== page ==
The overwhelming majority of gearheads, when given an association test for the word “McLaren,” will immediately say “F1.” International subjects are thinking about the sport, and McLaren’s successful racing team; while locals from here in America are likely thinking of a car named after the sport, the McLaren F1. It was the fastest production car in the world for twelve years, certainly a memorable machine.
Two years ago, when we first saw the McLaren MP4-12c (later cropped to 12c), we thought it would be a successor to the F1. We were wrong. It’s a breathtaking piece of engineering, to be sure, but it has a different function. Where the F1 was built strictly for performance, the 12c is much more practical, more suitable for daily use in a city. Like the Ferrari F12 to the F1′s Enzo.
Now McLaren has a new machine, and they insist that this is the true, higher-tech successor to the bellicose F1. Welcome to the P1.
You might think, looking at the P1, that it’s just another bonkers hypercar, akin perhaps to the Pagani Huayra or the new, still-secret Ferrari. Unlike the F1, it only has two seats, neither of them in the middle of the cockpit.
That peculiar arrangement in the F1 was inspired by the sport of the same name. The weight, engineers reasoned, should be centered in the car. But the P1 can do better than shifting a few burgers, taking its own, more modern inspirations from Formula One.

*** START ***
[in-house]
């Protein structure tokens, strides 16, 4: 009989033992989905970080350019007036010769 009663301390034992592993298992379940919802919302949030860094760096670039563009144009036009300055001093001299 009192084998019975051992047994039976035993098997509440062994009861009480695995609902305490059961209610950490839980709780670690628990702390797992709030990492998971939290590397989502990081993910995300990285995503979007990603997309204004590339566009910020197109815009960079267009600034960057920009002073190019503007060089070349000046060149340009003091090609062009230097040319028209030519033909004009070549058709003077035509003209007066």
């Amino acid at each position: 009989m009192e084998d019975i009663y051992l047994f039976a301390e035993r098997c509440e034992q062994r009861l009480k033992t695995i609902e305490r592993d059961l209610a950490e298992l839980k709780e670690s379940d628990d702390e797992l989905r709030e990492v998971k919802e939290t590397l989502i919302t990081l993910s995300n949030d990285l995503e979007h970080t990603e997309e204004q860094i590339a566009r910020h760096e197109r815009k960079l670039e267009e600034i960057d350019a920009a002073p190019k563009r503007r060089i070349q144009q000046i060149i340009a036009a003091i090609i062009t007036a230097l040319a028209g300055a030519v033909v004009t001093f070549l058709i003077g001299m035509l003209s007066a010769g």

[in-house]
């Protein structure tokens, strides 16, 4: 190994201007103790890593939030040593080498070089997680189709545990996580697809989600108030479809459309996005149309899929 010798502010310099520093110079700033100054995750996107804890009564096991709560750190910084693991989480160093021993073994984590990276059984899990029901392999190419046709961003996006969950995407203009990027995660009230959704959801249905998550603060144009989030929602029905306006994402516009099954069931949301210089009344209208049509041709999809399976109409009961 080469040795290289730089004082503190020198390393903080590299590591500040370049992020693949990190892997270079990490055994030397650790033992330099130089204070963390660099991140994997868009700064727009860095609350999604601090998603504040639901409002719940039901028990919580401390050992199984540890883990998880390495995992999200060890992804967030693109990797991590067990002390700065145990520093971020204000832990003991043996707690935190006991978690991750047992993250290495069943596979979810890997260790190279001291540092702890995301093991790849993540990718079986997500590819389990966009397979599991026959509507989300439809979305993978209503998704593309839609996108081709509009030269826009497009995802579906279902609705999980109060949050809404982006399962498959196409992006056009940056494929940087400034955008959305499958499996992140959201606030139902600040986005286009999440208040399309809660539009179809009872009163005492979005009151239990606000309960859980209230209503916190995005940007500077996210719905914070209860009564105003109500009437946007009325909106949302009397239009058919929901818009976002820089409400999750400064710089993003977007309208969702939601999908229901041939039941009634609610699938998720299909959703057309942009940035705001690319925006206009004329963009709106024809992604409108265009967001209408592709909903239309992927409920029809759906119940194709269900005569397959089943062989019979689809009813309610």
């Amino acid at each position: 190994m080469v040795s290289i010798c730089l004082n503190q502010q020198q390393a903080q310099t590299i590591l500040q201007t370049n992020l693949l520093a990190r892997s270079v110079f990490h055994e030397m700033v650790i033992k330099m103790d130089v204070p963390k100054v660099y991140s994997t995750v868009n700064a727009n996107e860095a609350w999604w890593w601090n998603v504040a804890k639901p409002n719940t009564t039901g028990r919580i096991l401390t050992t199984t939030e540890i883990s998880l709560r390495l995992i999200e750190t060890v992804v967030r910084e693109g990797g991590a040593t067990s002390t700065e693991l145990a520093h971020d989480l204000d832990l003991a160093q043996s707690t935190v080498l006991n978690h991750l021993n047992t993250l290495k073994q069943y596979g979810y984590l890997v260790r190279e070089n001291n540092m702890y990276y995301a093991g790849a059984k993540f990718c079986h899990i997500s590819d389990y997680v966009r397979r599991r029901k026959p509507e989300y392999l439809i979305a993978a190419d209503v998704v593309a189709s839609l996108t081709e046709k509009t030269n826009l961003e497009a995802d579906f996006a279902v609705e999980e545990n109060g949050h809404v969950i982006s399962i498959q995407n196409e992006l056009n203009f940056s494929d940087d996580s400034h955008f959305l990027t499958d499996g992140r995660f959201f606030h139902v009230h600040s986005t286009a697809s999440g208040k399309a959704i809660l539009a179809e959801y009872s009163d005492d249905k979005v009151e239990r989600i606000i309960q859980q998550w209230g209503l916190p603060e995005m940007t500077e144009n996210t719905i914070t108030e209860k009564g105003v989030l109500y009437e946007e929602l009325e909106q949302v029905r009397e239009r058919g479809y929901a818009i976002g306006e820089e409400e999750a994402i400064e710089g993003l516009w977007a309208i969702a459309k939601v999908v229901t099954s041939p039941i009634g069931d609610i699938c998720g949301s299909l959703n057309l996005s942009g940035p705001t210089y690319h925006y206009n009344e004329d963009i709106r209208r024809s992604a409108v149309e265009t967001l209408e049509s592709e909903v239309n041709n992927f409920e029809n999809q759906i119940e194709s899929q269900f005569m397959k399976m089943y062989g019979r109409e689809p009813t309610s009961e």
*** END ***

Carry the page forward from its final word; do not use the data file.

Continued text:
Like an F1 car, it has buttons on the steering wheel. And unlike the “tweet” and “Instagram” buttons on your brand new hatchback, these actually perform the same tasks as they do on their open-wheeled brethren.
One of them says “KERS.” This stands for the Kinetic Energy Recovery System, and has been in use in Formula One for the last two seasons. When you let off the throttle, an electric motor begins charging up a battery integrated into the P1′s carbon fiber chassis. Mash the KERS button and you get an instant speed boost via the same motor, which cranks out more hp by itself, 176, than most mid-size sedans.
The other button says “DRS.” This stands for Drag Reduction System, and has also been serving in Formula One for two years. Explaining DRS takes a moment, so feel free to torque that scroller wheel:
When cornering at high speeds, your tires will only give you so much grip before falling prey to the laws of physics. Since hypercars like the P1 are extremely light, they tend to come loose around corners when they meet Sergeant Inertia. So they need something other than weight to press them into the pavement.
Thankfully, at high speeds, you can generate downforce by wedging into the wind. The air itself shoves down on the car, keeping it stable around corners. This is why Formula One cars have gigantic wings all over the place.
But the wings are only good around corners. Along the straights, at higher speeds, they produce drag, slowing things down. But what if the wing could move out of the way along the straights? In Formula One cars, the driver can mash another “speed boost” button along certain sections of the course, retracting the rear wing.
There, now wake up. The P1 can do the same thing, getting the wing out of the way and reducing drag when you don’t need the downforce.
This will help it use the full potential of the 727 hp, 3.8 liter, twin-turbocharged V8. Together with the KERS, that’s 903 hp, and if that doesn’t seem like much, you should seek medical attention.
Will the P1 live up to the legacy of the F1? We’ll see.